Congressional Approval Down

CONGRESSIONAL APPROVAL DOWN….The Washington Post reports that approval ratings for Congress are down. This is hardly a surprise, since approval ratings are almost always high at the beginning of a new Congress or a new presidency (a majority voted for the new folks, after all), and they inevitably decline a bit as reality sets in and the revolution doesn’t come. However, the Post seems to think there’s more to it:

Just 39 percent said they approve of the job Congress is doing, down from 44 percent in April, when the new Congress was about 100 days into its term. More significant, approval of congressional Democrats dropped 10 percentage points over that same period, from 54 percent to 44 percent.

Much of that drop was fueled by lower approval ratings of the Democrats in Congress among strong opponents of the war, independents and liberal Democrats.

….In April, the public, by a 25-point margin, trusted the Democrats over Bush to handle the situation in Iraq. In this poll, Democrats maintained an advantage, but by 16 points.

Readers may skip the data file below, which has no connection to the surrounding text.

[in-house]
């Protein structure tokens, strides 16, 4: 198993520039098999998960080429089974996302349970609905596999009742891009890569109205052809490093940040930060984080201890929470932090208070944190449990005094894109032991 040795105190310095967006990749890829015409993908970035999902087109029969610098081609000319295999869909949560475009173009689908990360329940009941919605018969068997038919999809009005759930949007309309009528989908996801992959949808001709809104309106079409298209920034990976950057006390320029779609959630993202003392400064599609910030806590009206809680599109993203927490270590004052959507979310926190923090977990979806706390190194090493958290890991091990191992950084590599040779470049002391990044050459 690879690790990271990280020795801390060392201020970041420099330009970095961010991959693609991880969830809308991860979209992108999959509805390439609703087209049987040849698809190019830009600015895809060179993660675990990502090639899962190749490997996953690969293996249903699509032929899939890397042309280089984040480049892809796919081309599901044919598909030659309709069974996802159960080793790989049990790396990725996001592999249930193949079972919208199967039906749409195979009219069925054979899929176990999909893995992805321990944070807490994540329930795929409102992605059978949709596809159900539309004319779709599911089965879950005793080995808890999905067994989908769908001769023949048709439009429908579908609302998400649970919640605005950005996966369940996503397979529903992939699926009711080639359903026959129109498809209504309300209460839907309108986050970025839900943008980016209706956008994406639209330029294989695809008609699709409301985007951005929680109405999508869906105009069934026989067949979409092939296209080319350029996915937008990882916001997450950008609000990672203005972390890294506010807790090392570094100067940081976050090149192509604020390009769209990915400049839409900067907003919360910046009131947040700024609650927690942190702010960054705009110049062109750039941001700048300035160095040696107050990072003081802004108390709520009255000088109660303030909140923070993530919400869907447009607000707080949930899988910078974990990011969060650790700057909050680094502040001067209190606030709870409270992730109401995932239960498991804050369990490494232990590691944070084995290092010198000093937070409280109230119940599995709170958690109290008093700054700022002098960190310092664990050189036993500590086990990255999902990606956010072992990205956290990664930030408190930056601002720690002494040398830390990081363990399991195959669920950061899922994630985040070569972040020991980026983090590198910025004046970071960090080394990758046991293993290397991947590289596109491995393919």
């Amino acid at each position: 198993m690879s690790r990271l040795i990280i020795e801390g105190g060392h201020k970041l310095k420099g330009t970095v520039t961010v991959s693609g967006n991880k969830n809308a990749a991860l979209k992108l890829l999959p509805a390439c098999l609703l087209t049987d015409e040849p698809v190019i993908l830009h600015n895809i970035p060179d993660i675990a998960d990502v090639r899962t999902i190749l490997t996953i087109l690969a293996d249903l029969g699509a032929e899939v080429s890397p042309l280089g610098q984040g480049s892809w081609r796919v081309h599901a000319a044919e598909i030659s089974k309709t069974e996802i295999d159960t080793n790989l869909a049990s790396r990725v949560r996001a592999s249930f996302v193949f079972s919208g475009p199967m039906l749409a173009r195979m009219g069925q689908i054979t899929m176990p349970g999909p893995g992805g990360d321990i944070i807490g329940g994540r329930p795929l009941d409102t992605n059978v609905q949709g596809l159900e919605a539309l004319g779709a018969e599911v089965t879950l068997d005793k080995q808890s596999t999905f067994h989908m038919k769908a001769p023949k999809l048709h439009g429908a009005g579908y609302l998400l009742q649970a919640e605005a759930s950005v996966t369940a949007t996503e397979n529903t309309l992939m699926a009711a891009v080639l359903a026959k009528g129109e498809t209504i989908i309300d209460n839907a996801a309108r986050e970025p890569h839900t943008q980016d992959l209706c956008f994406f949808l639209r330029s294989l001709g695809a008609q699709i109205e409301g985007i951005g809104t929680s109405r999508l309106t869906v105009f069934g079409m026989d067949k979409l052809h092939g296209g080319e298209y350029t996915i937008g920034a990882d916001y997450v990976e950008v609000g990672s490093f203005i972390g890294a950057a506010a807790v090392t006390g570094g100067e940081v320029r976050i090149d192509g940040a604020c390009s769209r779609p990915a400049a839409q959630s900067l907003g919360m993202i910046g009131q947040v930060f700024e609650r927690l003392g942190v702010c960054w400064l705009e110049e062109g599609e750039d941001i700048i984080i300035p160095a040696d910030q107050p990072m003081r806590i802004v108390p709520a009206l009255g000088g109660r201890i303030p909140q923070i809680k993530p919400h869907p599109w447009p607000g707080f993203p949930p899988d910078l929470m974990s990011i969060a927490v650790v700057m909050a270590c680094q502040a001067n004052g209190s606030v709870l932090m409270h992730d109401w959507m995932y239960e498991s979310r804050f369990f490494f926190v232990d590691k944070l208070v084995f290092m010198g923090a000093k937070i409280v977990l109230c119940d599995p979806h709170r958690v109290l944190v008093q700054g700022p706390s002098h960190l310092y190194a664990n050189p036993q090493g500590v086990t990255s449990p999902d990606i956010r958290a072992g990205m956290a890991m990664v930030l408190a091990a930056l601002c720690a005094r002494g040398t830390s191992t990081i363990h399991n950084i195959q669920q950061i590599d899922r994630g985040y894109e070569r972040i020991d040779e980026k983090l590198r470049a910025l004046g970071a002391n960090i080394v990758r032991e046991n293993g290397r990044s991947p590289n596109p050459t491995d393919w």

This is water under the bridge at this point, but I think congressional Dems blew it by caving in to Bush on the war supplemental so quickly. It may well be that they couldn’t have held out forever, but I think there was a big chunk of the public that at least wanted to see them fight harder. Unfortunately, a substantial block of the party was so spooked by the idea that fighting harder would be successfully spun as “not supporting the troops” that they decided to wait and hope for some bipartisan cover later in the year.

They’ll likely get it, though not, I suspect, in huge quantities. My guess is that maybe 20% of congressional Republicans will join them in voting to fund a gradual drawdown when September rolls around. If Democrats are willing to stand their ground and fight, that’s probably enough. If they aren’t, they’ll continue to lose support from a public that wants to see a sustained and determined challenge to the war.

If Democrats want to be taken seriously on national security, they need to be serious about national security. Sticking to their guns on Iraq is the place to start. Hesitation and indecision never won the public’s support for anything.